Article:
Ethiopia: Devalutation and speedy growth breed economic chaos?

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Ethiopian Government and entrepreneurs seem to have found a common ground to find a solution to a recalcitrant double digit inflation after the former was forced to revise a price cap it recently imposed on basic consumer items following commodity shortages in Addis Ababa, the capital, as a result. Some argue that a speedy growth coupled with a 16.7 percent devaluation of the local currency last September are to blame.

One of the government’s main reasons to set price ceilings on January 6, 2011, was to help curb a double-digit inflation that has hit the Horn of Africa country since the announcement of a 16.7% devaluation of the birr (the local currency) in September 2010.

Despite the sharp and historic devaluation of the birr, its inflationary impact was not regarded by the government who, on the contrary, blamed the country’s businesses for abusing the market and setting prices regardless of market principles.

Prime Minister Meles Zenawi, who recently conferred with some of the main actors of the Ethiopian economy, admitted to his government’s weak market regulation alongside an illegal market exploitation by businesses.

And after setting ceiling prices on 18 basic commodities, Zenawi cautioned traders to comply with set regulations whilst insisting that failure to do so would force his administration to import and dump some of the listed items.
Meles Zenawi had also threatened to open the local market to foreign businesses.

Notwithstanding harsh measures taken by the government to curtail the negative outcomes of the price ceiling — including the shutting down of several businesses and arrest of entrepreneurs allegedly accused of hoarding — many traders reportedly continue hoarding the listed commodities.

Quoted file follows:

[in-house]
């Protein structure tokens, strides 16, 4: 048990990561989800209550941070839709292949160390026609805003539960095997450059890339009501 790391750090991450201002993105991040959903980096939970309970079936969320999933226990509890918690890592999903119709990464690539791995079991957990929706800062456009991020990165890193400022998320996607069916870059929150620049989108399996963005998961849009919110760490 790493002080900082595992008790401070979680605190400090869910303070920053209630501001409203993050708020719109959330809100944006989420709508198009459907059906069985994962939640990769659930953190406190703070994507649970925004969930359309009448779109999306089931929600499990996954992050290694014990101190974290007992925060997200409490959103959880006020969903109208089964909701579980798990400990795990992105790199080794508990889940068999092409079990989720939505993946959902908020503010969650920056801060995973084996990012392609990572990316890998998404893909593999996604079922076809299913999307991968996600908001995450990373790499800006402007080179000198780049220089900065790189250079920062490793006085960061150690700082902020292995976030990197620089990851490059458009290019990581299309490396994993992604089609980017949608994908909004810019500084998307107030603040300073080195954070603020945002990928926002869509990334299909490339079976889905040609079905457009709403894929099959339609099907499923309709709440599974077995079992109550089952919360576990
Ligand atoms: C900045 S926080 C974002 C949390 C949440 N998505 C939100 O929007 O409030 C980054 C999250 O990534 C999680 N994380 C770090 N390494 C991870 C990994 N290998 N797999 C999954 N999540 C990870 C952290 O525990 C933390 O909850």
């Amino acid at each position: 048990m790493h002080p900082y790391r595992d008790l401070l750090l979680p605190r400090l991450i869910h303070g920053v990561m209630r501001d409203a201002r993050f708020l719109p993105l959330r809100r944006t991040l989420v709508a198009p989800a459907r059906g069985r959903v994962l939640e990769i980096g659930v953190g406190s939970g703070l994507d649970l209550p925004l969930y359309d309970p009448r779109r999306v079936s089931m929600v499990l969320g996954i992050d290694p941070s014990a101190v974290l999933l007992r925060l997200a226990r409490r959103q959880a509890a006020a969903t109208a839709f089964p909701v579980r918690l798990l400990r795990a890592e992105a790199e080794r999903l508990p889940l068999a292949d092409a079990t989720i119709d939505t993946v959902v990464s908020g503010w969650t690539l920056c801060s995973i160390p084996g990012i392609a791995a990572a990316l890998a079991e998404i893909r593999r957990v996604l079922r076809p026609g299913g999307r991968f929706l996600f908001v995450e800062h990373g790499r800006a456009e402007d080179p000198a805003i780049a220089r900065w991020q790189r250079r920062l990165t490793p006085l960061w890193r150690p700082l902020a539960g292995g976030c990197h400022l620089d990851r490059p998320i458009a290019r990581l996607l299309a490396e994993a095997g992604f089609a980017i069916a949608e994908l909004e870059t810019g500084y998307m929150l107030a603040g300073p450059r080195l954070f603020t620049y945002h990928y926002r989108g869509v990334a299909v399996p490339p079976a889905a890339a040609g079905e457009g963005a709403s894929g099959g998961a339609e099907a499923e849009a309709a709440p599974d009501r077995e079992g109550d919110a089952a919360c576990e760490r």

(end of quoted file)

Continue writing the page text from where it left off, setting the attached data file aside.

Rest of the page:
As a result, the price ceiling which was introduced about past two weeks ago failed to produce the desired effect. This, according to Ethiopian traders, was because “the government didn’t make the required and accurate assessment of the commodities’ import costs before imposing the fixed price.”

“We have to accommodate the losses if we have to comply with the price cap, but bankruptcy will not be tolerable,” a trader who spoke on condition of anonymity explained.

Positively, the unanticipated outcome of the ceiling and the futile measure taken to curb the shortage has prompted the government to reconsider the business people’s argument.

The Ministry of Trade and Industry announced a revised price cap which was to be implemented as of Monday. The new ceiling raises the earliest prices on most of the commodities.

Meat, sugar, soap and palm oil are some of the commodities on which the fixed price is imposed. For instance, the earliest price cap set on a liter of palm oil was 16.5 birr, now revised to 24.5 birr.

However, some analysts still do not agree to the price ceiling and have been forwarding their criticisms to the government. They say that the root cause of the current price hike is not man-made, but rather due to a commodities shortage created in association with the country’s speedy growth and the sharp devaluation of birr.

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